Cult of The Saints
Peter Brown's book The Cult of the Saints is a lengthened edition of a five part lecture series he routinely delivered at the University of Chicago in the 1970's.Paper Masters will help you write a custom research paper on The Cult of Saints.
Brown begins by asserting the following:
- The book is about the role of dead human beings in the joining of Heaven and Earth.
- Brown challenges the theory that the "two tiered" model and "mass conversions" were responsible for the practices popularized during the period of the Cult of Saints.
- Brown would have us explore the possibility that the resulting changes in Christianity were the result of unification of smaller factions in the church and an increased population searching for new methods of worship.
Brown starts by examining the views in Early Christianity regarding the dead and burial. He identifies the resistance of many members of the elite to the emerging practices of bringing the deceased out for burial and paying homage to the tombs of the departed. Quotes from the emperor Julian and Eunapius of Sardis demonstrate great distaste and even horror at the concept.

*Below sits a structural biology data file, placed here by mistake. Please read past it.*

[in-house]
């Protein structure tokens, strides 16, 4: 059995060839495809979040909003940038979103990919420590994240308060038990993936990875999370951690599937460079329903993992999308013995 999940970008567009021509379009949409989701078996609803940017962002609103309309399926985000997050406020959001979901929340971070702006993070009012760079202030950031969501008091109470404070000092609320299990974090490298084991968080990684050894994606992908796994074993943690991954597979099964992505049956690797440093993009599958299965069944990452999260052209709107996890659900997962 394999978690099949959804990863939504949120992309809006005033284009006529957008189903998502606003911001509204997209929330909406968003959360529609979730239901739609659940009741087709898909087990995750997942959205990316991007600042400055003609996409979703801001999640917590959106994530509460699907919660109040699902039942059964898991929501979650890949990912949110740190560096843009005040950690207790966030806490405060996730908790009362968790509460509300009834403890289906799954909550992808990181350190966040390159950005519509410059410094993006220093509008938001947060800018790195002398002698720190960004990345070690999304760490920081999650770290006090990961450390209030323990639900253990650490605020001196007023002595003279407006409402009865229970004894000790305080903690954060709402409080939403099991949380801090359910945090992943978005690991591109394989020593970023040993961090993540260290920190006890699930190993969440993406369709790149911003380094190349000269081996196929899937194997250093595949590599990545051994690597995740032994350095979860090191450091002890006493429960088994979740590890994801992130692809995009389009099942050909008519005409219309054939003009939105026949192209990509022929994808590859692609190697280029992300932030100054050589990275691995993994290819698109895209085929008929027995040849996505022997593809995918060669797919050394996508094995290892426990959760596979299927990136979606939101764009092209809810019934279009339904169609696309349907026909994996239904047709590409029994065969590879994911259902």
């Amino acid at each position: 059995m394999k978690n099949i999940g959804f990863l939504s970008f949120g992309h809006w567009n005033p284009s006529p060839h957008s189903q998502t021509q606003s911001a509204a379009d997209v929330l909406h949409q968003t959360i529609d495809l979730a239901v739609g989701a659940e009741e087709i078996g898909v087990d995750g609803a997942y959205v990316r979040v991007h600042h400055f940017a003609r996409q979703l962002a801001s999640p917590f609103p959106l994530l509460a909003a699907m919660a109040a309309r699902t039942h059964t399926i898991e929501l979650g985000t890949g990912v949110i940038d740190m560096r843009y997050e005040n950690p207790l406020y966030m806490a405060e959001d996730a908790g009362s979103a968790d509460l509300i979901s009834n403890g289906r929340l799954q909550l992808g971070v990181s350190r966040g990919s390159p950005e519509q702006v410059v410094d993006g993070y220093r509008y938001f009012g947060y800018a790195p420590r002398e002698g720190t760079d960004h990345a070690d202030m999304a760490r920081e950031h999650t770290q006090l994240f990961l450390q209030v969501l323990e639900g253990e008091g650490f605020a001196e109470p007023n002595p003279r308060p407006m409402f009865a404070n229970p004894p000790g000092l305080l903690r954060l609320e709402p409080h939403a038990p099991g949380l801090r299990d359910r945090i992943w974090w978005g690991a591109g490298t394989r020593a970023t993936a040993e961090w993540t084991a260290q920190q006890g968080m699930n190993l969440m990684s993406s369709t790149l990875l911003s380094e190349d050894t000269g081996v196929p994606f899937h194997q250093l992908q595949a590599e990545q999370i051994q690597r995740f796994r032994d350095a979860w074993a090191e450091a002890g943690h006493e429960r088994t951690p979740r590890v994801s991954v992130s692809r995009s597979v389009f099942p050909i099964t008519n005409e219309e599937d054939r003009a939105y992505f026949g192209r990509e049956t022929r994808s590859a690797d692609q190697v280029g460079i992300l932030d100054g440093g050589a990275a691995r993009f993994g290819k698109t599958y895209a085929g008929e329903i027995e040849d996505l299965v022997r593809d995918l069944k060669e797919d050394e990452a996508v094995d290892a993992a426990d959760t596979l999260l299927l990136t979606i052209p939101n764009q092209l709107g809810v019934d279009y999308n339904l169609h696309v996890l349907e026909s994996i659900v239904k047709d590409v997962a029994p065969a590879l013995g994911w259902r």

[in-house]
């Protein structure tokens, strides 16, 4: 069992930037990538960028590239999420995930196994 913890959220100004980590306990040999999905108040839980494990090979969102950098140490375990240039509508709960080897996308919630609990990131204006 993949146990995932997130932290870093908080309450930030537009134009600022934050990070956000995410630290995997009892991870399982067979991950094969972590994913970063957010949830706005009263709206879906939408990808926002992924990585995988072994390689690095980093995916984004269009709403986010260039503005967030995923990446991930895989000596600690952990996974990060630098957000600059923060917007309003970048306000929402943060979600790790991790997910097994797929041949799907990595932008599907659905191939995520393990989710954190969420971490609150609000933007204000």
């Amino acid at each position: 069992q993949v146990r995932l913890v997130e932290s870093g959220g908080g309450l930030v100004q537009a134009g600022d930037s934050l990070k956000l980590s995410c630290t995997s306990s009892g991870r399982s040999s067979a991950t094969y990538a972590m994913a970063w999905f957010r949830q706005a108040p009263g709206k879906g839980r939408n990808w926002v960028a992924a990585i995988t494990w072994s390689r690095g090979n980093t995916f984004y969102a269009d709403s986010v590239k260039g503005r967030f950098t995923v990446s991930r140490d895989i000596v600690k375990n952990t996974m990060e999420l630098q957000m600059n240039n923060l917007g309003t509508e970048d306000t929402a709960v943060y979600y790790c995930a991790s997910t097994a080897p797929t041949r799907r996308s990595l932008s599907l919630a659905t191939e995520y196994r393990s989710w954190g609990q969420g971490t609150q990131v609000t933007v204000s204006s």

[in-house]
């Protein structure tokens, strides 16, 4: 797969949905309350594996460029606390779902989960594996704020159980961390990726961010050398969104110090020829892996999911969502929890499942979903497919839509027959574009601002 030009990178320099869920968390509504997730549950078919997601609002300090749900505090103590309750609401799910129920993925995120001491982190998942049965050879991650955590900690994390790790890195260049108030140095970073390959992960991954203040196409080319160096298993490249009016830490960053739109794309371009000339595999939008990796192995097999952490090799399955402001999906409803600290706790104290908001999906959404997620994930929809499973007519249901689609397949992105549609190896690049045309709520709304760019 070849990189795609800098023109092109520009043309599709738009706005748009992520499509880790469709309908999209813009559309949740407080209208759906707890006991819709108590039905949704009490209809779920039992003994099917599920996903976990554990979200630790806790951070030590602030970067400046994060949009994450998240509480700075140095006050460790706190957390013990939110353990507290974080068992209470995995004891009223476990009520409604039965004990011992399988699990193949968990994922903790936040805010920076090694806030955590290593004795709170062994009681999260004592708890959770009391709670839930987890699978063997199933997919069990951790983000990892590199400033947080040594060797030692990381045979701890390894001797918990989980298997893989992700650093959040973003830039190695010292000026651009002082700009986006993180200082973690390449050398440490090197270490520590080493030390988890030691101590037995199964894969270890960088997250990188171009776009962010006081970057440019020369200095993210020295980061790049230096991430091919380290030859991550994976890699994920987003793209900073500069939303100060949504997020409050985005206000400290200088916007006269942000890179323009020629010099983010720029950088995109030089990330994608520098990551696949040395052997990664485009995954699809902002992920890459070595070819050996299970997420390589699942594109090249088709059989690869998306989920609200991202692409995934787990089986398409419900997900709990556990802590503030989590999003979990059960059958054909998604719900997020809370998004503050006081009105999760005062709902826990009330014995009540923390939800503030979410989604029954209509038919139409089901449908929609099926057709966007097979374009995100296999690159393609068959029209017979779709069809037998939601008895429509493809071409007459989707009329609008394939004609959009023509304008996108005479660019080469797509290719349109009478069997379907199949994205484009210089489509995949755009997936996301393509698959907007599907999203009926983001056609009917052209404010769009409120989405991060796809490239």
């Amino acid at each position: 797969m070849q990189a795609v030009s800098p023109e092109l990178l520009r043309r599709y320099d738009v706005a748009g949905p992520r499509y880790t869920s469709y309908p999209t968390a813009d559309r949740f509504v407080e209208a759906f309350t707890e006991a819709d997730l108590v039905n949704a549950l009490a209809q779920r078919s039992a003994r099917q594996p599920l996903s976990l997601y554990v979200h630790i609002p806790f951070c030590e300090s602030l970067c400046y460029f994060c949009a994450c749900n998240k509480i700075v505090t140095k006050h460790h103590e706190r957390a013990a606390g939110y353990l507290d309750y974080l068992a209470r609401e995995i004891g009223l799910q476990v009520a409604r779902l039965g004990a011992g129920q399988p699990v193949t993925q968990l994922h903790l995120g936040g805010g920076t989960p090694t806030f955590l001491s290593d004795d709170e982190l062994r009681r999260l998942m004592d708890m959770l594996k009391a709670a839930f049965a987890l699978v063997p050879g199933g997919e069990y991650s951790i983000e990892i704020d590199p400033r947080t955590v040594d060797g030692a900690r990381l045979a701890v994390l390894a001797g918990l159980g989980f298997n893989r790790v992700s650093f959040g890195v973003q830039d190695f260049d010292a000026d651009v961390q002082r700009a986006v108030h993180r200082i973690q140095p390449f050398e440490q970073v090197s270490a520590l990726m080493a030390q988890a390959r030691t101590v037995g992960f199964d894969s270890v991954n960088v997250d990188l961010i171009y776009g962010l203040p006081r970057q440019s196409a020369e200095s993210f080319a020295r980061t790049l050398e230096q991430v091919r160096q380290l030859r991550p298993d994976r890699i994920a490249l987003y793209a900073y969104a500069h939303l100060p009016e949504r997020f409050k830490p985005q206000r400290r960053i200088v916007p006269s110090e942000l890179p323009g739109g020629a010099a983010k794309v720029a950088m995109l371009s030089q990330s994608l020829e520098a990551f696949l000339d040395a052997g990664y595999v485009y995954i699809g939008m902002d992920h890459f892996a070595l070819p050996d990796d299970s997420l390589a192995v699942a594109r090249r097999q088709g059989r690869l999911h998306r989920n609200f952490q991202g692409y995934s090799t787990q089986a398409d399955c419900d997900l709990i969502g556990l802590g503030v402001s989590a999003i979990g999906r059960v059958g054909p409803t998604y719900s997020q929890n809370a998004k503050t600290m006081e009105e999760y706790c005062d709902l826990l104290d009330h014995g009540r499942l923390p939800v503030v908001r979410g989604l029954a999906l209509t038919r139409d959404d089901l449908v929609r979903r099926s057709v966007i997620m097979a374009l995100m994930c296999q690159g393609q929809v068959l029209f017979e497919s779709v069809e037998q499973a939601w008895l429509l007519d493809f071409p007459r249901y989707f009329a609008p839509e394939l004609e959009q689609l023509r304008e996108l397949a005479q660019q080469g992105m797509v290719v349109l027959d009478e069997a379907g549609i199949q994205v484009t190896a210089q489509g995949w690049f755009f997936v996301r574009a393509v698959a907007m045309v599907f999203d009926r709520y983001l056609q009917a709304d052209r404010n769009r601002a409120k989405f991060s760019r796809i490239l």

Brown reminds us that it is quite common for shared beliefs to be acknowledged and practiced differently among different members of society in a way that leads one section to be threatened by another. Brown states "We have become concerned to trace in paganism and Chrisitanity alike a common response to the human condition". It is not difficult to understand how early church leaders, firm in uniformity and strict doctrine were threatened by any similarities between the pagan and Christian practices. However, Brown warns of the dangers in letting one's thinking be directed by conventional sentiment without consideration for the alternatives.
Brown traces the development of family centered burial practices to publicly accessible shrines to the saint. Private customs such as feasts at the gravesite were among those challenged by the church, and Augustine of Hippo in particular. However, there is no indication that this a custom practiced only by the "vulgar", a fact Brown uses to discredit the two tiered model.Instead he believes that the influx of the "vulgar" was used as justification of the rise of new, "popular", forms of religious feeling. As shrines became more public, and the traditional barriers began to crumble, more and more people benefited from the less restrictive doctrine regarding death and the connection of the living with those who were deceased.